US20060065547A1 - Device for removing lead sulfate film formed in lead-acid battery - Google Patents

Device for removing lead sulfate film formed in lead-acid battery Download PDF

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US20060065547A1
US20060065547A1 US10/528,909 US52890905A US2006065547A1 US 20060065547 A1 US20060065547 A1 US 20060065547A1 US 52890905 A US52890905 A US 52890905A US 2006065547 A1 US2006065547 A1 US 2006065547A1
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lead
device
lead sulfate
acid battery
battery
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Abandoned
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US10/528,909
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Shigeo Okuno
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Eruma Co Ltd
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Eruma Co Ltd
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Priority to JP2002-315069 priority Critical
Priority to JP2002315069 priority
Application filed by Eruma Co Ltd filed Critical Eruma Co Ltd
Priority to PCT/JP2003/011838 priority patent/WO2004030137A1/en
Assigned to ERUMA CO., LTD. reassignment ERUMA CO., LTD. ASSIGNMENT OF ASSIGNORS INTEREST (SEE DOCUMENT FOR DETAILS). Assignors: OKUNO, SHIGEO
Publication of US20060065547A1 publication Critical patent/US20060065547A1/en
Application status is Abandoned legal-status Critical

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    • HELECTRICITY
    • H02GENERATION; CONVERSION OR DISTRIBUTION OF ELECTRIC POWER
    • H02JCIRCUIT ARRANGEMENTS OR SYSTEMS FOR SUPPLYING OR DISTRIBUTING ELECTRIC POWER; SYSTEMS FOR STORING ELECTRIC ENERGY
    • H02J7/00Circuit arrangements for charging or depolarising batteries or for supplying loads from batteries
    • H02J7/007Regulation of charging current or voltage
    • H02J7/0072Regulation of charging current or voltage using semiconductor devices only
    • H02J7/0073Regulation of charging current or voltage using semiconductor devices only with a programmable charge schedule
    • H02J7/0075Regulation of charging current or voltage using semiconductor devices only with a programmable charge schedule for charge maintenance, battery initiation or rejuvenation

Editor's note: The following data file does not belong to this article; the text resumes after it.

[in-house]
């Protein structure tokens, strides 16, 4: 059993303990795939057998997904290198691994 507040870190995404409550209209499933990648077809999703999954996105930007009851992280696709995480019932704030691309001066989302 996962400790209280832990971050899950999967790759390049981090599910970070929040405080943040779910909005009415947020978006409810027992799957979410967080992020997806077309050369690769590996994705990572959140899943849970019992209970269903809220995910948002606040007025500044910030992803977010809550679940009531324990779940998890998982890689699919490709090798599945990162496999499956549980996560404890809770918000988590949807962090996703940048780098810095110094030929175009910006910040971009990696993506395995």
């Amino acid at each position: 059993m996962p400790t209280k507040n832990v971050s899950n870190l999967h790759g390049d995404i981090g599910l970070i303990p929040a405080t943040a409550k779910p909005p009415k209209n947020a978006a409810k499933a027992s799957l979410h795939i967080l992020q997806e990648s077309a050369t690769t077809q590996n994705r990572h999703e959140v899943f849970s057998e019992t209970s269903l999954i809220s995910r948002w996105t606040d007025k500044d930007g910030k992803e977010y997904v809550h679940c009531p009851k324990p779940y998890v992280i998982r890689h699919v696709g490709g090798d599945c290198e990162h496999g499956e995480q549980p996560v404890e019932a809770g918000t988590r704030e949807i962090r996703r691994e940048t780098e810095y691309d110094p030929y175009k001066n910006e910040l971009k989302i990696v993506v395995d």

• HELECTRICITY
    • H01BASIC ELECTRIC ELEMENTS
    • H01MPROCESSES OR MEANS, e.g. BATTERIES, FOR THE DIRECT CONVERSION OF CHEMICAL ENERGY INTO ELECTRICAL ENERGY
    • H01M10/00Secondary cells; Manufacture thereof
    • H01M10/42Methods or arrangements for servicing or maintenance of secondary cells or secondary half-cells
    • H01M10/4242Regeneration of electrolyte or reactants
    • HELECTRICITY
    • H02GENERATION; CONVERSION OR DISTRIBUTION OF ELECTRIC POWER
    • H02JCIRCUIT ARRANGEMENTS OR SYSTEMS FOR SUPPLYING OR DISTRIBUTING ELECTRIC POWER; SYSTEMS FOR STORING ELECTRIC ENERGY
    • H02J7/00Circuit arrangements for charging or depolarising batteries or for supplying loads from batteries
    • H02J7/007Regulation of charging current or voltage
    • H02J7/0072Regulation of charging current or voltage using semiconductor devices only
    • H02J7/0093Regulation of charging current or voltage using semiconductor devices only with introduction of pulses during the charging process

Abstract

This invention seeks to provide a novel device for removing membranous lead sulfate deposited on electrodes of a lead-acid battery by dissolving the lead sulfate into fine particles without causing the membranous lead sulfate to fall off or be suspended in the electrolytic solution, thus to recover the performance of the battery in a deteriorated state and prolong the battery life. This invention further seeks to provide a novel device for removing membranous lead sulfate deposit on the electrodes, which can emit little noise to the outside environment. To attain the objects as noted above according to the present invention, there is provided a device for removing membranous lead sulfate deposited on electrodes of the lead-acid battery due to sulfation by using a phenomenon bringing about a conductor skin effect of intensively dissolving the surface layer of the membranous lead sulfate deposited on the electrodes with the pulse current having a short pulse width, which device is attached to a lead-acid battery and provided with a voltage detector, reference voltage generator, voltage comparator, oscillator, amplifier, waveform shaping circuit, negative pulse generator, and electrfying indicator. The pulse width of the pulse current is preferably 1 μs or less.